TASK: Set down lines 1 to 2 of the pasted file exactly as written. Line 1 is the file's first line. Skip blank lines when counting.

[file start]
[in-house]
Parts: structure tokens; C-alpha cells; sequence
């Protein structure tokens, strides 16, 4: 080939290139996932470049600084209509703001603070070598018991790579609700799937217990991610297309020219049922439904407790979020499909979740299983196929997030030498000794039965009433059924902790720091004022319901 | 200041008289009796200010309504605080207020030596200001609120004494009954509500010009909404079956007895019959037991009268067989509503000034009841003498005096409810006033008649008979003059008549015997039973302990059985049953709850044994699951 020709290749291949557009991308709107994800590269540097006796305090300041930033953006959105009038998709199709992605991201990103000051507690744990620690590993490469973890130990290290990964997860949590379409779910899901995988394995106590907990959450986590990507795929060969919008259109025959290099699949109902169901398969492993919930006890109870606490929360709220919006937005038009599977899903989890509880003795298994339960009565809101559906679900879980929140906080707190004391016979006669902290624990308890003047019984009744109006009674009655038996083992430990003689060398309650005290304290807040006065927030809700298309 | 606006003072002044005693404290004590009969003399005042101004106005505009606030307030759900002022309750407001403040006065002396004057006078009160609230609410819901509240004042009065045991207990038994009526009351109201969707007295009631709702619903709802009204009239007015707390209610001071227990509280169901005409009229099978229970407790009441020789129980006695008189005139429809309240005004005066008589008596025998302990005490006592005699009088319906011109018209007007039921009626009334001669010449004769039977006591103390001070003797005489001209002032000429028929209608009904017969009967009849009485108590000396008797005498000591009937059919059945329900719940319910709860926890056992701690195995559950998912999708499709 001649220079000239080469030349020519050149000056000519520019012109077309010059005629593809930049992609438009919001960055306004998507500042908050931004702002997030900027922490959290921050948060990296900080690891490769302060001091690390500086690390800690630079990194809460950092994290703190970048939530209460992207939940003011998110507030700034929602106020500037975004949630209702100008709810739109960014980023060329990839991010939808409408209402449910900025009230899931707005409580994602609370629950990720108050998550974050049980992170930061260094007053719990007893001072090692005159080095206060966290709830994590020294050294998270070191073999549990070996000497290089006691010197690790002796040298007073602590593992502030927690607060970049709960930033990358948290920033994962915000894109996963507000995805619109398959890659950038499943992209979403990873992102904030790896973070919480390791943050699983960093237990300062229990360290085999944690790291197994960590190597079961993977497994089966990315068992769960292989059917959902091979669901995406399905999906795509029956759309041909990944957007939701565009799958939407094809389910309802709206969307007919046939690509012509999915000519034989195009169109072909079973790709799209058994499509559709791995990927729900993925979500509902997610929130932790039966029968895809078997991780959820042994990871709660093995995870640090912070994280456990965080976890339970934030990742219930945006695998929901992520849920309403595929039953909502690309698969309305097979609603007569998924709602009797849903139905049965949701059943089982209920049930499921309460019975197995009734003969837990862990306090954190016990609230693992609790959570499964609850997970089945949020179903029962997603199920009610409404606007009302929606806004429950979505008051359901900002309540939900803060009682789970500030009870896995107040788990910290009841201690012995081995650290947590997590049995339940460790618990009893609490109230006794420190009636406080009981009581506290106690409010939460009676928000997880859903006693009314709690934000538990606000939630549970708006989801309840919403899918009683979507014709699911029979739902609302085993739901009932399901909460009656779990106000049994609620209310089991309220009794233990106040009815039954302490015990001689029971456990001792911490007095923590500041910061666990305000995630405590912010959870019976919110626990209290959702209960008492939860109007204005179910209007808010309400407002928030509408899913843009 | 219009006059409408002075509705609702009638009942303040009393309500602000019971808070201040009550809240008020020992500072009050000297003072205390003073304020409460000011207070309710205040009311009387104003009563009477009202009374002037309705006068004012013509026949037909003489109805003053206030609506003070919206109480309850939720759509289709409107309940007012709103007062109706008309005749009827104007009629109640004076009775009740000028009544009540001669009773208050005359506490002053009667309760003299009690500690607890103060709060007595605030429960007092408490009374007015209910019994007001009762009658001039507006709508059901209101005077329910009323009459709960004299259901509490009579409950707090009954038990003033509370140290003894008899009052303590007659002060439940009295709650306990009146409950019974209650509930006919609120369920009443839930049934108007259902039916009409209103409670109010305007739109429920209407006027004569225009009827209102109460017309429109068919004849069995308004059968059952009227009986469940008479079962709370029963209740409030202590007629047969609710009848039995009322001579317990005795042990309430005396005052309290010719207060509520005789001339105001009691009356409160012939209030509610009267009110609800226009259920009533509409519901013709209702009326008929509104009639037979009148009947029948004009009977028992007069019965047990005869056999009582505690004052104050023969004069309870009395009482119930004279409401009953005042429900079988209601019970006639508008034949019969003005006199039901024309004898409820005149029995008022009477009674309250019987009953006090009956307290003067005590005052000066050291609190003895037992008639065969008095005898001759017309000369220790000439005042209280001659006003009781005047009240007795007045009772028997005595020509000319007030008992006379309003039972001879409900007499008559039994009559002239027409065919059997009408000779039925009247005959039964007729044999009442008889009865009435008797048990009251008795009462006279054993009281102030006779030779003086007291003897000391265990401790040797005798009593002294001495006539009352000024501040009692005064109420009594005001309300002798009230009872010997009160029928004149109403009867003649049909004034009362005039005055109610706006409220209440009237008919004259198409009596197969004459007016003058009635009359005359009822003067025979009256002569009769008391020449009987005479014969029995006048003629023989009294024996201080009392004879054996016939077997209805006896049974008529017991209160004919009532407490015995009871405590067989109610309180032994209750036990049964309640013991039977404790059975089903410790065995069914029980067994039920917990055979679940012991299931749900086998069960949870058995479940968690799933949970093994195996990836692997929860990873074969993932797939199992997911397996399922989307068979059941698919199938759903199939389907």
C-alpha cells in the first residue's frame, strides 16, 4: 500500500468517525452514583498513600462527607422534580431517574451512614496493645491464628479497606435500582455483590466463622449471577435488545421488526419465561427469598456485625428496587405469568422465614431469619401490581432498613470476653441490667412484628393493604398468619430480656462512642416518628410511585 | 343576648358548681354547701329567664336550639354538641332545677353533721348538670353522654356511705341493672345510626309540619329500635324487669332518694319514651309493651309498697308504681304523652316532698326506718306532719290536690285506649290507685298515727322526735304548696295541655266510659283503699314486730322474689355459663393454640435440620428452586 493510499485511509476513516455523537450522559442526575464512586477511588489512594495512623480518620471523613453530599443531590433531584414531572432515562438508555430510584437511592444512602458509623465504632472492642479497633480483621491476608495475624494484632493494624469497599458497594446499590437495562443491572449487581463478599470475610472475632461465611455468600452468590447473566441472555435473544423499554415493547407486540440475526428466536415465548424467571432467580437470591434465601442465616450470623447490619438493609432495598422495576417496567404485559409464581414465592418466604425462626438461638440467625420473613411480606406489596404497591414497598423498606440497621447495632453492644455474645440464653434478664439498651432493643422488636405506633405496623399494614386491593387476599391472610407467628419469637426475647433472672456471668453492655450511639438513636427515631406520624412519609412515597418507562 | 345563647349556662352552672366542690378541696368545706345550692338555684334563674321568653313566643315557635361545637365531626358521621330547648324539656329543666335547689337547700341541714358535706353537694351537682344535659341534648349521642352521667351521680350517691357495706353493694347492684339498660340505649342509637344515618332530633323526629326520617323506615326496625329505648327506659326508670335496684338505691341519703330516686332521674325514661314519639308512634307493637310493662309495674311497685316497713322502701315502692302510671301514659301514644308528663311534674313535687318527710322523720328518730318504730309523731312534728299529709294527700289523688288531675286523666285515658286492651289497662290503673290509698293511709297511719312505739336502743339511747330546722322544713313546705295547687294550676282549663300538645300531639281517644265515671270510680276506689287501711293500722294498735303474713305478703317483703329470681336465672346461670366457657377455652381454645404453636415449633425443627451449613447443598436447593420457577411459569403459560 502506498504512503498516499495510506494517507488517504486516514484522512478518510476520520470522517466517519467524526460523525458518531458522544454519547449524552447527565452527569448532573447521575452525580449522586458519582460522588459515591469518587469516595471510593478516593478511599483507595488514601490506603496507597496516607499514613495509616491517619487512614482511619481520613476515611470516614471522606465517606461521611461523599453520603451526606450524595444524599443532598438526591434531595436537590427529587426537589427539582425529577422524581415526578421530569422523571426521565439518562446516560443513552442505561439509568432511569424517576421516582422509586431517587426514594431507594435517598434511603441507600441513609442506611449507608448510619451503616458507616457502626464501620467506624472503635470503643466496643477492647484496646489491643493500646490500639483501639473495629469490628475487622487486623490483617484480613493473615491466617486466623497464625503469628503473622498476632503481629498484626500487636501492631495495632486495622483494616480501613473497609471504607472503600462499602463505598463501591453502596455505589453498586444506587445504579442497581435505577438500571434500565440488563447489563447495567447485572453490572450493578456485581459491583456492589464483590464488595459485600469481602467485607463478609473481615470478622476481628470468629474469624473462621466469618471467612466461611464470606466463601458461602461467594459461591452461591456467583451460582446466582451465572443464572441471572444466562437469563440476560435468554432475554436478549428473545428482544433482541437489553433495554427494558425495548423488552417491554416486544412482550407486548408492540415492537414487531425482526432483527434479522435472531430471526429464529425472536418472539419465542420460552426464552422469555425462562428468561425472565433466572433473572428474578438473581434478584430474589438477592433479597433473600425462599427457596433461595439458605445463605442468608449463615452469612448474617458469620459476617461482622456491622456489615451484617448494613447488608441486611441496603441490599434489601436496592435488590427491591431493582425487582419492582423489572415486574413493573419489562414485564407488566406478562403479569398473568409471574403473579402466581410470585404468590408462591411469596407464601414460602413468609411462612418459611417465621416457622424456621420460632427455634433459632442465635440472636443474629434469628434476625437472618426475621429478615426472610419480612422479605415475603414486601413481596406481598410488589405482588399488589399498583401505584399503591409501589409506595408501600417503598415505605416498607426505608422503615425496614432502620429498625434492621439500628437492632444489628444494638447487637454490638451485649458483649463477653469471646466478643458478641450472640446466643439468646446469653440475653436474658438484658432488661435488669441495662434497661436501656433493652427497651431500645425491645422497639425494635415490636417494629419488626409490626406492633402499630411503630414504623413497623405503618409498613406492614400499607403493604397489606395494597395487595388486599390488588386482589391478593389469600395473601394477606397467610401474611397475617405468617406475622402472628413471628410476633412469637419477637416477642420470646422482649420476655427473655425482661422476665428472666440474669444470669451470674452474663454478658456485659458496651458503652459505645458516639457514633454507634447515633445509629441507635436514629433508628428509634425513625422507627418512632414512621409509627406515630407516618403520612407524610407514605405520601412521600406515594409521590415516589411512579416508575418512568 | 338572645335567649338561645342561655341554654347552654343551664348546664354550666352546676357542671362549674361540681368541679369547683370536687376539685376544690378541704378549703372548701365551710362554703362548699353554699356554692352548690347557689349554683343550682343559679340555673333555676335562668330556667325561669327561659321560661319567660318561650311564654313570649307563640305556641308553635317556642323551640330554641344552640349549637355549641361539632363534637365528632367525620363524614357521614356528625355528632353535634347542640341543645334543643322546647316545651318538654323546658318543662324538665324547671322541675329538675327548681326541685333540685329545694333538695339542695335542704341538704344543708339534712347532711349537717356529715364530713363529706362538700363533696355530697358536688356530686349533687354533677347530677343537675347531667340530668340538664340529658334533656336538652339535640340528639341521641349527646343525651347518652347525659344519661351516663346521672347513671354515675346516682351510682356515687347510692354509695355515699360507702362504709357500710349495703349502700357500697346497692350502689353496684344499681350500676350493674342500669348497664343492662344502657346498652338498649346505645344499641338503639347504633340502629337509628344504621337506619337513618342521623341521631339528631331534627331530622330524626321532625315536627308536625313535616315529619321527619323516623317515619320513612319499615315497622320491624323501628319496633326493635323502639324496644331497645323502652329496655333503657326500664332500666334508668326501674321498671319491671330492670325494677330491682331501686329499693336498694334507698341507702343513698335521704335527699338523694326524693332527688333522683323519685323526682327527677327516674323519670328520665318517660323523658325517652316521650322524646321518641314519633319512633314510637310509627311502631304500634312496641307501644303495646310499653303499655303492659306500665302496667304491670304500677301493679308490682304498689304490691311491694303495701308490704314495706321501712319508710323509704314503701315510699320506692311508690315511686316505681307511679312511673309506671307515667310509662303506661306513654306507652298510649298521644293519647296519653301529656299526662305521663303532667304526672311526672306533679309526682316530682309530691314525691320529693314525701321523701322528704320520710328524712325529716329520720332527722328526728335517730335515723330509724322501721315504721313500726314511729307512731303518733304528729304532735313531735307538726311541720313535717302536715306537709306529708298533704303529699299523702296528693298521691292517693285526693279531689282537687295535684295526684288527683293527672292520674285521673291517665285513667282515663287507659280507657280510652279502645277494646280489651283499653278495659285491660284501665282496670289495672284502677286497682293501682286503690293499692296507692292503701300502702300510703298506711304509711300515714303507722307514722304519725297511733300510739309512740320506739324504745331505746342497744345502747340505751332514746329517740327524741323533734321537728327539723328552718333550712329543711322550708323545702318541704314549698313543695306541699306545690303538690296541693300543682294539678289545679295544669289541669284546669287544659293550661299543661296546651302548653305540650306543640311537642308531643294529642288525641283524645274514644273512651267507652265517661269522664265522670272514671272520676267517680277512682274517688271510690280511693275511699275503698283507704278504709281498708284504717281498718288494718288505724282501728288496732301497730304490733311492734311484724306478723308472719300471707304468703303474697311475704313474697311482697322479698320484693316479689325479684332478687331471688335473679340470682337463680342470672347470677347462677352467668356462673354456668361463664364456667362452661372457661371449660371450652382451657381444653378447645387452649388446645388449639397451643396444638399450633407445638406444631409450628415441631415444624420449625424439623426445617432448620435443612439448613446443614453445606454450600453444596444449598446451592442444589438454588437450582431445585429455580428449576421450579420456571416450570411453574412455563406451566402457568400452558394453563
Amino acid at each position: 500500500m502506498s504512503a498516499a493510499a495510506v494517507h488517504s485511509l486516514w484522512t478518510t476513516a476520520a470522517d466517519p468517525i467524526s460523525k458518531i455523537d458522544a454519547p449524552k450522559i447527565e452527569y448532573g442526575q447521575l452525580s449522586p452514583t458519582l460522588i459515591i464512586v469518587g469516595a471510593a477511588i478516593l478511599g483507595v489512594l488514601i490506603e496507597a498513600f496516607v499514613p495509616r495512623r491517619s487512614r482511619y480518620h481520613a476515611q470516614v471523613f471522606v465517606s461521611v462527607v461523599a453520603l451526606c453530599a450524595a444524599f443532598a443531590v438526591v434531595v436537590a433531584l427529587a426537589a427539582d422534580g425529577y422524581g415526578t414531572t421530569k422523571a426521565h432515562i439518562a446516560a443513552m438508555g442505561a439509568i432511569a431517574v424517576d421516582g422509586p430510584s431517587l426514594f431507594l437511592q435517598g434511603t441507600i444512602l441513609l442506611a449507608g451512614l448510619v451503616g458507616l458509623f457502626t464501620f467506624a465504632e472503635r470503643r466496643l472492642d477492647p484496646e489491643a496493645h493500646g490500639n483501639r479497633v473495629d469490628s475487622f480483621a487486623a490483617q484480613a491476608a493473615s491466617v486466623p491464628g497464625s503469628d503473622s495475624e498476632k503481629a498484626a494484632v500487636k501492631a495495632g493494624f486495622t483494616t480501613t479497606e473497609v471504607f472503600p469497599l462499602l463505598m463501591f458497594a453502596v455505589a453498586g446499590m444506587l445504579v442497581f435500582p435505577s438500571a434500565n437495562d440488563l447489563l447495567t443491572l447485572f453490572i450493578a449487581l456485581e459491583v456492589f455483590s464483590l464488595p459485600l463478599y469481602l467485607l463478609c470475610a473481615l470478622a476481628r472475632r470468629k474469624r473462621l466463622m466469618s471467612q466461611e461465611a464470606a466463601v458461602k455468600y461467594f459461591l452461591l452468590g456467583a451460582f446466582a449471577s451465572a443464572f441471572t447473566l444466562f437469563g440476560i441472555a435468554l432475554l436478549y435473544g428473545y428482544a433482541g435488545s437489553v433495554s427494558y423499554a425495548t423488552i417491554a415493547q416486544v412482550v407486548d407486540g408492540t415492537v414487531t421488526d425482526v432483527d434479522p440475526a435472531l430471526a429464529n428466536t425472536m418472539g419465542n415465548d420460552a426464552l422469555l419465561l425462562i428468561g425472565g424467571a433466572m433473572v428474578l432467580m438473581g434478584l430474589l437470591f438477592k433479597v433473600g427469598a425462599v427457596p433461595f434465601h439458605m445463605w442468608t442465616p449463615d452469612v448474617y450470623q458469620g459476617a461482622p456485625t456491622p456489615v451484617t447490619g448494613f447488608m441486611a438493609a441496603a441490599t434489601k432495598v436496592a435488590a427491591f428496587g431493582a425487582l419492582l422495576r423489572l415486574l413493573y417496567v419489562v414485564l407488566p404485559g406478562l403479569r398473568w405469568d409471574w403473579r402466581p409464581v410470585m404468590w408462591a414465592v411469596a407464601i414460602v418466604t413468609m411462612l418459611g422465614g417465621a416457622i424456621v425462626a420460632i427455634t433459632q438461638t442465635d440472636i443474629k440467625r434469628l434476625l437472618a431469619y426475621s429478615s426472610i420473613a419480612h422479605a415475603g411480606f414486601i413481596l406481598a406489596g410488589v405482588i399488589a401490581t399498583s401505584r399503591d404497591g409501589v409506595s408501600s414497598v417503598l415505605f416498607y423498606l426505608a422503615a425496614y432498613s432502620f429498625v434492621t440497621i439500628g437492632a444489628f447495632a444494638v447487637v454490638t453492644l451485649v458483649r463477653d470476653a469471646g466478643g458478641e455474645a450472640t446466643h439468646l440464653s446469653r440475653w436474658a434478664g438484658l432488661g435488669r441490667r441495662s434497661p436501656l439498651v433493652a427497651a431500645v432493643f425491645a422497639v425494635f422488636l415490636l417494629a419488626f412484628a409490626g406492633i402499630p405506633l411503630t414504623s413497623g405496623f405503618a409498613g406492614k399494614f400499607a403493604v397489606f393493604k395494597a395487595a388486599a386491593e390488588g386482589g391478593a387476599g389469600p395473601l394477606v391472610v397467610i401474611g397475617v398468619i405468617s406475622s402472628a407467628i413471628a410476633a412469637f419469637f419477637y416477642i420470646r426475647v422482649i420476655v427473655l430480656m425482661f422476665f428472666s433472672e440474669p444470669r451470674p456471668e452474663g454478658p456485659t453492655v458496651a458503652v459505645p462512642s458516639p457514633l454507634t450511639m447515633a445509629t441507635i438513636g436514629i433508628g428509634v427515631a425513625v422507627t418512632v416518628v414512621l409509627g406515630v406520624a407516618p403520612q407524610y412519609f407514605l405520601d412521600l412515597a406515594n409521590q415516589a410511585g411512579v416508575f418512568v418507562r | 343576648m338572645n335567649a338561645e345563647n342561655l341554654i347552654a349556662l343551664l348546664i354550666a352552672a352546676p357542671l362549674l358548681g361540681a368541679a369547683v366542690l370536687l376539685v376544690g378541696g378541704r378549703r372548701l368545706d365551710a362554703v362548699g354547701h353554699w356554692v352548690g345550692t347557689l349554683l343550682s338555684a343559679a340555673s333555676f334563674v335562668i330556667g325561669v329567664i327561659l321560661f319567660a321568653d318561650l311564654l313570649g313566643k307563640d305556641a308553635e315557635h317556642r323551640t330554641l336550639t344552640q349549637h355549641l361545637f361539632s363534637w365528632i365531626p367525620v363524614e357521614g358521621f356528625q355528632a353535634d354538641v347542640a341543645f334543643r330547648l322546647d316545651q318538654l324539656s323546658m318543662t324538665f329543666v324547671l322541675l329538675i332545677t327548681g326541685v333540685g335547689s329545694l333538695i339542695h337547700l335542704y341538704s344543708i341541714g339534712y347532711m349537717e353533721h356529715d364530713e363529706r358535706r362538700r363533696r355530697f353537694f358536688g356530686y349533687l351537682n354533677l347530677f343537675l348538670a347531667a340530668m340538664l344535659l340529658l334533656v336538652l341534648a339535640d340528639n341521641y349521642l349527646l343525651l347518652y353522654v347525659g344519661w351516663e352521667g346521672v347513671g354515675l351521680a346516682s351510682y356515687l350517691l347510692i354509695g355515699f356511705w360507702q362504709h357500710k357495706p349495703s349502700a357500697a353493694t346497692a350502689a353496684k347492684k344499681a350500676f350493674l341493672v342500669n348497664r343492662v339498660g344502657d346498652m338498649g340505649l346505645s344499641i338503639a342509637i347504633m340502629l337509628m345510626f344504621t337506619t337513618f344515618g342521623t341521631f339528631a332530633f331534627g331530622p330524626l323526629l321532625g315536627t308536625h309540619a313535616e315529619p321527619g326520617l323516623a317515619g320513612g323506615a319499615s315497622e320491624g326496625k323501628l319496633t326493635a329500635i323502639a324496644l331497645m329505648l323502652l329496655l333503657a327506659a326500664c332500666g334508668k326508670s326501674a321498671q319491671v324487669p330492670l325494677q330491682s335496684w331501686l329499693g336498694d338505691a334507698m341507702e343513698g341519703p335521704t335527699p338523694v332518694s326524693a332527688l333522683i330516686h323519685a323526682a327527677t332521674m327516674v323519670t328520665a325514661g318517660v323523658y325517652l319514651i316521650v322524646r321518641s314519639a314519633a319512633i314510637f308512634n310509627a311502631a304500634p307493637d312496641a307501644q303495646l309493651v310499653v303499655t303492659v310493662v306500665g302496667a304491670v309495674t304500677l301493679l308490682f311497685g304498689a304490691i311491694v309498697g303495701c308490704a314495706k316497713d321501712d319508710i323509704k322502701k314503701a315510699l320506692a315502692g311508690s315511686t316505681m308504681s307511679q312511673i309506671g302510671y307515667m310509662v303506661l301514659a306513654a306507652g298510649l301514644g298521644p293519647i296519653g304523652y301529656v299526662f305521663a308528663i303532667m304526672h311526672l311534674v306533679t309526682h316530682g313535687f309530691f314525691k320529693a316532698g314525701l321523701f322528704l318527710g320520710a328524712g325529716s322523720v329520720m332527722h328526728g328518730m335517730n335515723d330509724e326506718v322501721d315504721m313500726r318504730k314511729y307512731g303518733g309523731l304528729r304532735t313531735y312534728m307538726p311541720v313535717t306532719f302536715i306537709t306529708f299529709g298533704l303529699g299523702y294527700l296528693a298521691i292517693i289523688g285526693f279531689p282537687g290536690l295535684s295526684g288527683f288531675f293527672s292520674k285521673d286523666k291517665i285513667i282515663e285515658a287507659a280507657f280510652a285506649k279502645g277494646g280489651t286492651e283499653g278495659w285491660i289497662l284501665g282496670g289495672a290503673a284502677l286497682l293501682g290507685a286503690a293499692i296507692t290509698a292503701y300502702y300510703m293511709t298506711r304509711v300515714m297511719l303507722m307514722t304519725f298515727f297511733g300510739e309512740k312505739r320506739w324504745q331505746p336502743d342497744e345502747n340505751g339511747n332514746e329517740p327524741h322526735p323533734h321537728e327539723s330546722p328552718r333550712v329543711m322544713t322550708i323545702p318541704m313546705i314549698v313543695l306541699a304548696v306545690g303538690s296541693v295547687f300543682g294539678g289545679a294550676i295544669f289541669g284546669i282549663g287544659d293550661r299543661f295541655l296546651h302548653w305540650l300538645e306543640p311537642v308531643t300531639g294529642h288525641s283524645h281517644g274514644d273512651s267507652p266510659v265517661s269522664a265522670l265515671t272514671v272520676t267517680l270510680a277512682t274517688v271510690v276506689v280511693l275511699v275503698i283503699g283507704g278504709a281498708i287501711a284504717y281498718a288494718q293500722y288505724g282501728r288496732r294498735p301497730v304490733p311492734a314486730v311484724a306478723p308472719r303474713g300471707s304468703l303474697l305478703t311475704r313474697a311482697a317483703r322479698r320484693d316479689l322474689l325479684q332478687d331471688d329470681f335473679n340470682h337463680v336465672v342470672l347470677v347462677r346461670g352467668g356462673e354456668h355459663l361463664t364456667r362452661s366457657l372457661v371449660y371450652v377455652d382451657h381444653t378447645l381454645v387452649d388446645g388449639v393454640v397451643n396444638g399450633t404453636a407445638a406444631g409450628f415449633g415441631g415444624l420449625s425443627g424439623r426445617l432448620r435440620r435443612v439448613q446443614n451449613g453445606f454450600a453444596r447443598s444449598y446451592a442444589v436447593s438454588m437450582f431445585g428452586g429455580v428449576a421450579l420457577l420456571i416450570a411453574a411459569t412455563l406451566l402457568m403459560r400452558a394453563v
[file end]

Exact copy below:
[in-house]
Parts: structure tokens; C-alpha cells; sequence